> two-part (suitable for flash cards), and multiple choice. We need to

> enter the information only once. It is then automatically transformed

> into as many of the review formats as we choose. Pretty nifty!
> 
> A similar online service is available through Quia, costing about $45

> per year for an individual subscription. See http://www.quia.com/ for

> information on that program.
> 
> Sue
> 
> -----Original Message-----
> From: Open Forum for Learning Assistance Professionals 
> [mailto:[log in to unmask]] On Behalf Of Lois Martin
> Sent: Friday, March 03, 2006 9:45 AM
> To: [log in to unmask] 
> Subject: Re: College Reading Course Syllabi
> 
> Thank you, Sue!!!
> You have some excellent resources associated with this and with your

> study skills course. I am very interested in the Study Mate
software.
> 
> 
> Lois Martin, M.S.
> Director, Academic Support Center
> Goshen College
> 1700 South Main Street
> Goshen, IN 46526
> 574-535-7576
> [log in to unmask] 
> 
> 
> At 04:19 PM 3/2/2006 -0600, you wrote:
>> The syllabus from my Speed Reading course can be accessed at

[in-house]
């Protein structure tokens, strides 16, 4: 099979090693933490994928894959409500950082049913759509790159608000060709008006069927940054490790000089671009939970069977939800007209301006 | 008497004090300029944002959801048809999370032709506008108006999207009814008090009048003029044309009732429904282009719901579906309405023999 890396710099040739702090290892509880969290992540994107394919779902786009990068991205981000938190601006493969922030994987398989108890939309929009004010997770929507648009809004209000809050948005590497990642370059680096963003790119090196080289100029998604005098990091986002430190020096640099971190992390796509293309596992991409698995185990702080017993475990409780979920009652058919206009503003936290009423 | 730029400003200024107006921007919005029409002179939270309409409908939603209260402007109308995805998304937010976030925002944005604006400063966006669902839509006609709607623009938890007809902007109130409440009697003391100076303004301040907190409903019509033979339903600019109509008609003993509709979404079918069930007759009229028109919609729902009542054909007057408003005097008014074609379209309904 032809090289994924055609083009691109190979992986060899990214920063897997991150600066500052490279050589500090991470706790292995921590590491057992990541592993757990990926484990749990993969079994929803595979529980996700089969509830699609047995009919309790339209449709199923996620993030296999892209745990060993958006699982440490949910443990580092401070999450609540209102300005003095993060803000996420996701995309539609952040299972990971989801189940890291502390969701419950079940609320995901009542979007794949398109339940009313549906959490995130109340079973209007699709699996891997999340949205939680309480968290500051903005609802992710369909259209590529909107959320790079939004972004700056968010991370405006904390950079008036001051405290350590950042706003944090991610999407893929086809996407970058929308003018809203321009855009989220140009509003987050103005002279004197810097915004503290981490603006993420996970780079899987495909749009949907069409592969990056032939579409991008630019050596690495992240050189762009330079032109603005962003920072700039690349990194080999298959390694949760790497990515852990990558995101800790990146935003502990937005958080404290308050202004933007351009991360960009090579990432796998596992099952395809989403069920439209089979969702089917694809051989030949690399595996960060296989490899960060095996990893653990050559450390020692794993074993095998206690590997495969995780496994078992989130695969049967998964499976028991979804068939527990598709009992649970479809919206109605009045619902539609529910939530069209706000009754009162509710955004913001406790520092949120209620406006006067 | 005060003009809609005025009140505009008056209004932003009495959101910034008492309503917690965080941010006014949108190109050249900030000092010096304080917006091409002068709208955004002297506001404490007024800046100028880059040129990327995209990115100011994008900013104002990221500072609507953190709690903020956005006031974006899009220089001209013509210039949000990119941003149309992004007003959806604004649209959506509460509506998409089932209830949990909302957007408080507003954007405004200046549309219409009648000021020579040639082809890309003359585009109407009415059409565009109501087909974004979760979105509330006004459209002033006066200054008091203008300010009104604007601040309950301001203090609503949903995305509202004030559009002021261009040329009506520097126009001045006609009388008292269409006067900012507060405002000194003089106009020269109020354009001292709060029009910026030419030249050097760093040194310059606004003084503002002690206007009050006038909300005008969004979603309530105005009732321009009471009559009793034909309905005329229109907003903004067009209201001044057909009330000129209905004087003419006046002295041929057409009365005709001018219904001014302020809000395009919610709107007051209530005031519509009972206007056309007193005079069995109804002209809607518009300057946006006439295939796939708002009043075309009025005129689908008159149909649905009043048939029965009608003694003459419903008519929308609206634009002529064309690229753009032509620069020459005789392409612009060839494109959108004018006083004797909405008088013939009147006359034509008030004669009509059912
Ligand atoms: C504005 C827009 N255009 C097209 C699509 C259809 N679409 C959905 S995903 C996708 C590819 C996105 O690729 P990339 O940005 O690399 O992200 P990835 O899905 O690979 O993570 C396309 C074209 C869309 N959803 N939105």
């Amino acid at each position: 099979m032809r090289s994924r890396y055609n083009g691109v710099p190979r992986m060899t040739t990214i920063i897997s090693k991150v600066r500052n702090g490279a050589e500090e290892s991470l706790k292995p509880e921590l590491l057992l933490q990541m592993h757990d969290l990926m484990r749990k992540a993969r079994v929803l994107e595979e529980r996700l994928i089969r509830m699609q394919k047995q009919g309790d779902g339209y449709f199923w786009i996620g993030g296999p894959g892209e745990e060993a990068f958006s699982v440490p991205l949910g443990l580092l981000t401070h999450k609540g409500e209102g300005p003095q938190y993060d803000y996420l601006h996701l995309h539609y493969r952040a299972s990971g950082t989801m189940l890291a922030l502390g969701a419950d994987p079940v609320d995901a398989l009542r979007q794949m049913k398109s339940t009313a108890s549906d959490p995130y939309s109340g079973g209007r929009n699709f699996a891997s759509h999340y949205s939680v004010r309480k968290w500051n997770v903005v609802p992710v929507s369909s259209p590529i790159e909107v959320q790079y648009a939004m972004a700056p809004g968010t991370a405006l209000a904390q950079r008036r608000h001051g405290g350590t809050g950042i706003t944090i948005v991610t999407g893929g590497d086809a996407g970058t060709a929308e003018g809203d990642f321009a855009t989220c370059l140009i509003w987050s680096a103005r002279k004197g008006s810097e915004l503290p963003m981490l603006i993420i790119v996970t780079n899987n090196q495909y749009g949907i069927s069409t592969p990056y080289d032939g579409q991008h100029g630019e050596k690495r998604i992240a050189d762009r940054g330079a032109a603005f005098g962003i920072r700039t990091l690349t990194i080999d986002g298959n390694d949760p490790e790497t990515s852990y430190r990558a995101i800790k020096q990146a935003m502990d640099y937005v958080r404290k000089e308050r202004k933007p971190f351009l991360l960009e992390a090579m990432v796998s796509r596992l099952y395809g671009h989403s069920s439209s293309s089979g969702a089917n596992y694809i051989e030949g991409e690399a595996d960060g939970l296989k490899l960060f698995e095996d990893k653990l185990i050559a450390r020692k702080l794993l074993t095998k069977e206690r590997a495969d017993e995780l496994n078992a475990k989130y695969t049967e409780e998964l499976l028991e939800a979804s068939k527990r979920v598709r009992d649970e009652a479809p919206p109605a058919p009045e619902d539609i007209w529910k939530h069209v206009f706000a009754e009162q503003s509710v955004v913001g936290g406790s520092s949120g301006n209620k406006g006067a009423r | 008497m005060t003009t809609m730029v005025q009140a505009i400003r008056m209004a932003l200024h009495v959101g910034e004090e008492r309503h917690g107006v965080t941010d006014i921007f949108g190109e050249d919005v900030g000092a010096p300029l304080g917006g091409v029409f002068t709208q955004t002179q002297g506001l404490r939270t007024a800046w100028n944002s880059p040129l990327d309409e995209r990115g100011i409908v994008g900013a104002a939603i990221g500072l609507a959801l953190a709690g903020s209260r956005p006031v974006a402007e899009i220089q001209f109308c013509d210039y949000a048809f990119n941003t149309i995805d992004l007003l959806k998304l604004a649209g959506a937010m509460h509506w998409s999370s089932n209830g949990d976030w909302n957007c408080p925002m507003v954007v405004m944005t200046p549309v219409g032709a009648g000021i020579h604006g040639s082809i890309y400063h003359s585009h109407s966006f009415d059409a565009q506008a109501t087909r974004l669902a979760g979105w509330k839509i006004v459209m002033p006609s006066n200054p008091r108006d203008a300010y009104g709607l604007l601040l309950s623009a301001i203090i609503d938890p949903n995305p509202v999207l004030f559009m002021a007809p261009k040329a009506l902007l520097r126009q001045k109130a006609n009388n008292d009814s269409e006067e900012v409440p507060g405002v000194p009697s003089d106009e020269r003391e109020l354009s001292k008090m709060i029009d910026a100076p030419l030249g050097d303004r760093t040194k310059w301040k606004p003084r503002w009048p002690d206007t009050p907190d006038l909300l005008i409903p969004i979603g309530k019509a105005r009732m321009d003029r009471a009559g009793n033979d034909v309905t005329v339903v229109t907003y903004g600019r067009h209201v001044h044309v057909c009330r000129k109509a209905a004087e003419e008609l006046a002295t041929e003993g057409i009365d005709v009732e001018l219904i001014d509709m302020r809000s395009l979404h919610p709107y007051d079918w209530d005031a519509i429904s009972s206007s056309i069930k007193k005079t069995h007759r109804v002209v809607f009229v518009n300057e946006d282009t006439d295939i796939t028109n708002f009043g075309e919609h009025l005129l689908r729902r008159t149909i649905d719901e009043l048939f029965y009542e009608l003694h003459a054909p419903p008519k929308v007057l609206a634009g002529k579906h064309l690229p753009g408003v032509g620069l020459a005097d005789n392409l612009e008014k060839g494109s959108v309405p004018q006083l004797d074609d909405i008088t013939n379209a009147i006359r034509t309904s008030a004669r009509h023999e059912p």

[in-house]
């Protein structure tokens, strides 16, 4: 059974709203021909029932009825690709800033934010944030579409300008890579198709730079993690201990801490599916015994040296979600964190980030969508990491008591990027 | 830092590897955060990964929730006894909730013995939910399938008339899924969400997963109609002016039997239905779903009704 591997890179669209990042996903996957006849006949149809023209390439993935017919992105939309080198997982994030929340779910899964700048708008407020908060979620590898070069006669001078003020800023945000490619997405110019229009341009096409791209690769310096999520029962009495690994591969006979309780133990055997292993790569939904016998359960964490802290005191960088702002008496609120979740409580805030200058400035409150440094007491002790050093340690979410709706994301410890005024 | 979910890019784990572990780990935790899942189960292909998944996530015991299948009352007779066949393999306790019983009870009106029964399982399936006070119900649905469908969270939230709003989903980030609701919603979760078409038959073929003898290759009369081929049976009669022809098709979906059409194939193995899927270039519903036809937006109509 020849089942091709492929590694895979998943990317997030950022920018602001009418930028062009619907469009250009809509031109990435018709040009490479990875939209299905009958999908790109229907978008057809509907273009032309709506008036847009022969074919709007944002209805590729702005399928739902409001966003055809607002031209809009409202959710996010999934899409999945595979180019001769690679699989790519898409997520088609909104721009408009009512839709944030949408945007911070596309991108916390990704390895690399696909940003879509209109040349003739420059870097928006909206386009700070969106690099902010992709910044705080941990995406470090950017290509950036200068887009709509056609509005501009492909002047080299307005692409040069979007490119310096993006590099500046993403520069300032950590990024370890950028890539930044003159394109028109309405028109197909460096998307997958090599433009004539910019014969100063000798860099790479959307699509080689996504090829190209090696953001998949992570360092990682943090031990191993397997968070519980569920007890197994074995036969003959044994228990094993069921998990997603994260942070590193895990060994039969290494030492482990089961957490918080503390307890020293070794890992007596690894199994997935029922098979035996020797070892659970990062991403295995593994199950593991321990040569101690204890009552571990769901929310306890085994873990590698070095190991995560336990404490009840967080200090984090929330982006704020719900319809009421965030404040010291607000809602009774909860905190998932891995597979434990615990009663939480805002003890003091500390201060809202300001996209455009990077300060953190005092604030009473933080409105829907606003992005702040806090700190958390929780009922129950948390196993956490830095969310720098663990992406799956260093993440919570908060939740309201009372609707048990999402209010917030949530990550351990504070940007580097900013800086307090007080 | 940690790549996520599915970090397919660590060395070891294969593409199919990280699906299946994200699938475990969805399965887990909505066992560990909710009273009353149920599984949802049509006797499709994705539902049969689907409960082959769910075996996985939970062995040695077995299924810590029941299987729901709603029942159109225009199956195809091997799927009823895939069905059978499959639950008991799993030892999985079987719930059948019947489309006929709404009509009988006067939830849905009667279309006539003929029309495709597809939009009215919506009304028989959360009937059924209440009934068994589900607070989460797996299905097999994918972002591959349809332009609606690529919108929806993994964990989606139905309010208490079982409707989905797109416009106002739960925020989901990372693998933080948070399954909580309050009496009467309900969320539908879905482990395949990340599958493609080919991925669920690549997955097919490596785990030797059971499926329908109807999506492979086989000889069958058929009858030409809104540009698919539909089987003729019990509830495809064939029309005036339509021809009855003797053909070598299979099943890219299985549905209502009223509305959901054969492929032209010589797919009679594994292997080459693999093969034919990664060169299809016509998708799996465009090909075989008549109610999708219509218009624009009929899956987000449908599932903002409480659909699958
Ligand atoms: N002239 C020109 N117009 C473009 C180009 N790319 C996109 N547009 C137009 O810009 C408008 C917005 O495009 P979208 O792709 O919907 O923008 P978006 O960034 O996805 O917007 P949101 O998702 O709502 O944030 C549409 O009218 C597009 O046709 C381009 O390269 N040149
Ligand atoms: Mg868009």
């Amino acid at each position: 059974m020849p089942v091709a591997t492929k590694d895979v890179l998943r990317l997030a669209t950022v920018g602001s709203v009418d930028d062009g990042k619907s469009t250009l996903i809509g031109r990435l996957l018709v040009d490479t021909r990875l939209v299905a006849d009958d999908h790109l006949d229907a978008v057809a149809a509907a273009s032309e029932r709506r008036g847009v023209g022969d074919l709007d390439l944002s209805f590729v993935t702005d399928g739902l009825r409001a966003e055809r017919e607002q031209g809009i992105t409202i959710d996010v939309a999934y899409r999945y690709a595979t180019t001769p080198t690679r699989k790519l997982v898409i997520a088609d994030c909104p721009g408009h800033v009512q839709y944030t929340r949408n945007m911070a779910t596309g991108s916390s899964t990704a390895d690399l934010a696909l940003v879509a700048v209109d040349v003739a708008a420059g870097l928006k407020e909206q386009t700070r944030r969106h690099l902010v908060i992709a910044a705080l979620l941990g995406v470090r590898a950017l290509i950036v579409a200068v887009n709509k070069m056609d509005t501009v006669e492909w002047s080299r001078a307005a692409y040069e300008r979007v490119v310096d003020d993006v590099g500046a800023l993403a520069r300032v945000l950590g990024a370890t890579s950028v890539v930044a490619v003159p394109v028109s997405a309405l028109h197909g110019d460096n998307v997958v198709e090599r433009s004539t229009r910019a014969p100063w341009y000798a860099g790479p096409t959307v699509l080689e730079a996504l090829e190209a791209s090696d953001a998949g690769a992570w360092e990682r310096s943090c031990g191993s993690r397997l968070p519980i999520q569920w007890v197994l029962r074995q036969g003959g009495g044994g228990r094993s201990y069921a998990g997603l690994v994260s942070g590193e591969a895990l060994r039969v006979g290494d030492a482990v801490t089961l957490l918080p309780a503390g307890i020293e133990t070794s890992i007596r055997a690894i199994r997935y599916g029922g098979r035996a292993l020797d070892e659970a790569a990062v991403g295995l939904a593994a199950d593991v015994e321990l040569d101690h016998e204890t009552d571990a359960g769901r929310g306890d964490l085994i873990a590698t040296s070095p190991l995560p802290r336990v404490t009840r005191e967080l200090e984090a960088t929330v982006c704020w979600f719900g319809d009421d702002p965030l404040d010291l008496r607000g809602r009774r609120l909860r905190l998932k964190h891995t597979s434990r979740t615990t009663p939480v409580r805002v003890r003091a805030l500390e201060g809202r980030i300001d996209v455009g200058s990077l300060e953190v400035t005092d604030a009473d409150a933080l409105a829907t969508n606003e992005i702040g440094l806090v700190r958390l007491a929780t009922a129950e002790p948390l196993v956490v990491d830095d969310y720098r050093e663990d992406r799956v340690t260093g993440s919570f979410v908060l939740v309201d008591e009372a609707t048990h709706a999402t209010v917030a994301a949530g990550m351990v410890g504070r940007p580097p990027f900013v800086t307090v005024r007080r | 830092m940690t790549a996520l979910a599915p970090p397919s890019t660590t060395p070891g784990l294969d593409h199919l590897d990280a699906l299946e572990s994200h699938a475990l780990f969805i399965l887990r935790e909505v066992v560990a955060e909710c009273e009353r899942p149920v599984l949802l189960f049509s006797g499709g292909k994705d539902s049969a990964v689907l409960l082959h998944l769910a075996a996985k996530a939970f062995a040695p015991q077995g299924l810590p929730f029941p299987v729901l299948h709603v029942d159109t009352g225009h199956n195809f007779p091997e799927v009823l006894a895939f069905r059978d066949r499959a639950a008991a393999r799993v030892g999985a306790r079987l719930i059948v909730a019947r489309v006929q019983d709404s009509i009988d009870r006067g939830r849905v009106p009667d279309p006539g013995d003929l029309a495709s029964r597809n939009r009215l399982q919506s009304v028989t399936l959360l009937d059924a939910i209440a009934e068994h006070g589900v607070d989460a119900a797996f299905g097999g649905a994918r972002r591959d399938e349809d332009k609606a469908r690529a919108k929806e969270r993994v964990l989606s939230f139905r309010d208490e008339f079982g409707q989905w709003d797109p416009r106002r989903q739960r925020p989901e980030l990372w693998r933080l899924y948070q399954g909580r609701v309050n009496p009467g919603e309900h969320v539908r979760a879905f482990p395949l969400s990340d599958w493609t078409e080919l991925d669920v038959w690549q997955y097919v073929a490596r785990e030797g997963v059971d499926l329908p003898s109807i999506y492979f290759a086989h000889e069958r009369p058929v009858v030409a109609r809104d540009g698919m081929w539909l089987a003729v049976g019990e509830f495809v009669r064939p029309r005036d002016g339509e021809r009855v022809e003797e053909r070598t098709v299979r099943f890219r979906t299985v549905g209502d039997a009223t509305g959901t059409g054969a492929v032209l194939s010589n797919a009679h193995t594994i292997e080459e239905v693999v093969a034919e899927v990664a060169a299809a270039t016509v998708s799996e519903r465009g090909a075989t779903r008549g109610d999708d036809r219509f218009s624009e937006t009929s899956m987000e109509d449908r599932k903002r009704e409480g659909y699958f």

>> http://www.dmacc.edu/instructors/smwickham/spdrding.htm 
>> 
>> This course focuses on vocabulary, comprehension, and flexibility in

>> rate.
>> 
>> Sue Wickham
>> Academic Achievement Center
>> Des Moines Area Community College
>> 2006 S. Ankeny Blvd.
>> Ankeny, IA 50021
>> Office: 515-965-7000
>> FAX: 515-965-7080
>> 
>> 
>> -----Original Message-----
>> From: Open Forum for Learning Assistance Professionals 
>> [mailto:[log in to unmask]] On Behalf Of Ramage, Travis
>> Sent: Thursday, March 02, 2006 3:32 PM
>> To: [log in to unmask] 
>> Subject: College Reading Course Syllabi
>> 
>> Dear all,
>> 
>> 
>> 
>> I forwarded the article, "What the ACT Reveals About College
Readiness
>> in Reading/blurb/pdf link to 63 page report", that was posted to the

>> LISTSERV yesterday, to our faculty and staff with the following
>> comments:
>> 
>> 
>> 
>> "I thought this data was interesting and worth sharing.  The article

>> provides strategies for what high schools can do to improve
readiness

>> for reading.  Unfortunately, I didn't see any suggestions in the
> article
>> on what we can do for students who are not ready to read college
> texts."
>> 
>> 
>>